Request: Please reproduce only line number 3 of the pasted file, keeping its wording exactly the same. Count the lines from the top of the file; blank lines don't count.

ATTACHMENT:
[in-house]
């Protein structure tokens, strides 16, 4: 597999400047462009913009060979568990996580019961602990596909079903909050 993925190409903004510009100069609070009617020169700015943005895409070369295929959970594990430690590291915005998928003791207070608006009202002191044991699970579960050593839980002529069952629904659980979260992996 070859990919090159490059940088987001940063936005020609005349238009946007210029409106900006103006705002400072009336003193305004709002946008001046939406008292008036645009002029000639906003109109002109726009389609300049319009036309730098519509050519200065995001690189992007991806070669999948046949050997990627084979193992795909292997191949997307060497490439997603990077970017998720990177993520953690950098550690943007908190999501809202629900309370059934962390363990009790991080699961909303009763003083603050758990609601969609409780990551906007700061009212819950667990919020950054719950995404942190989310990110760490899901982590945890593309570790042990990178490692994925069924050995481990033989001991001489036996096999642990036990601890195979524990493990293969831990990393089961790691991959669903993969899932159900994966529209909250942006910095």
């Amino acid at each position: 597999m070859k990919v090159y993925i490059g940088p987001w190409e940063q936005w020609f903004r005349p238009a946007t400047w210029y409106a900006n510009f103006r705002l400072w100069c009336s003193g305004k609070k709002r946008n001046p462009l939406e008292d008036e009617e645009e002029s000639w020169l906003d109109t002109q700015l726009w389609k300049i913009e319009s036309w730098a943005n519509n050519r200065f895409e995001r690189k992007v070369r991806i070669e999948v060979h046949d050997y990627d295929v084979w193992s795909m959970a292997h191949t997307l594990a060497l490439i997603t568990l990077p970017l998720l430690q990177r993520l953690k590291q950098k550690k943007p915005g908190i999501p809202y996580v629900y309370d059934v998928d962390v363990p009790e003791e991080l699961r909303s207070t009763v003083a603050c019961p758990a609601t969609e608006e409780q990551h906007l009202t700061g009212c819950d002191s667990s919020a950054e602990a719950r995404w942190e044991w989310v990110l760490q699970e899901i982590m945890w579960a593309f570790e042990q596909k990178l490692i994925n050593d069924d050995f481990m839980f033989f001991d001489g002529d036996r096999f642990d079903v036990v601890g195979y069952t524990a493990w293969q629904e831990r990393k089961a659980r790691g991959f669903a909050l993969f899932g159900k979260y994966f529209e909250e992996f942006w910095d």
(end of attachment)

């Amino acid at each position: 597999m070859k990919v090159y993925i490059g940088p987001w190409e940063q936005w020609f903004r005349p238009a946007t400047w210029y409106a900006n510009f103006r705002l400072w100069c009336s003193g305004k609070k709002r946008n001046p462009l939406e008292d008036e009617e645009e002029s000639w020169l906003d109109t002109q700015l726009w389609k300049i913009e319009s036309w730098a943005n519509n050519r200065f895409e995001r690189k992007v070369r991806i070669e999948v060979h046949d050997y990627d295929v084979w193992s795909m959970a292997h191949t997307l594990a060497l490439i997603t568990l990077p970017l998720l430690q990177r993520l953690k590291q950098k550690k943007p915005g908190i999501p809202y996580v629900y309370d059934v998928d962390v363990p009790e003791e991080l699961r909303s207070t009763v003083a603050c019961p758990a609601t969609e608006e409780q990551h906007l009202t700061g009212c819950d002191s667990s919020a950054e602990a719950r995404w942190e044991w989310v990110l760490q699970e899901i982590m945890w579960a593309f570790e042990q596909k990178l490692i994925n050593d069924d050995f481990m839980f033989f001991d001489g002529d036996r096999f642990d079903v036990v601890g195979y069952t524990a493990w293969q629904e831990r990393k089961a659980r790691g991959f669903a909050l993969f899932g159900k979260y994966f529209e909250e992996f942006w910095d």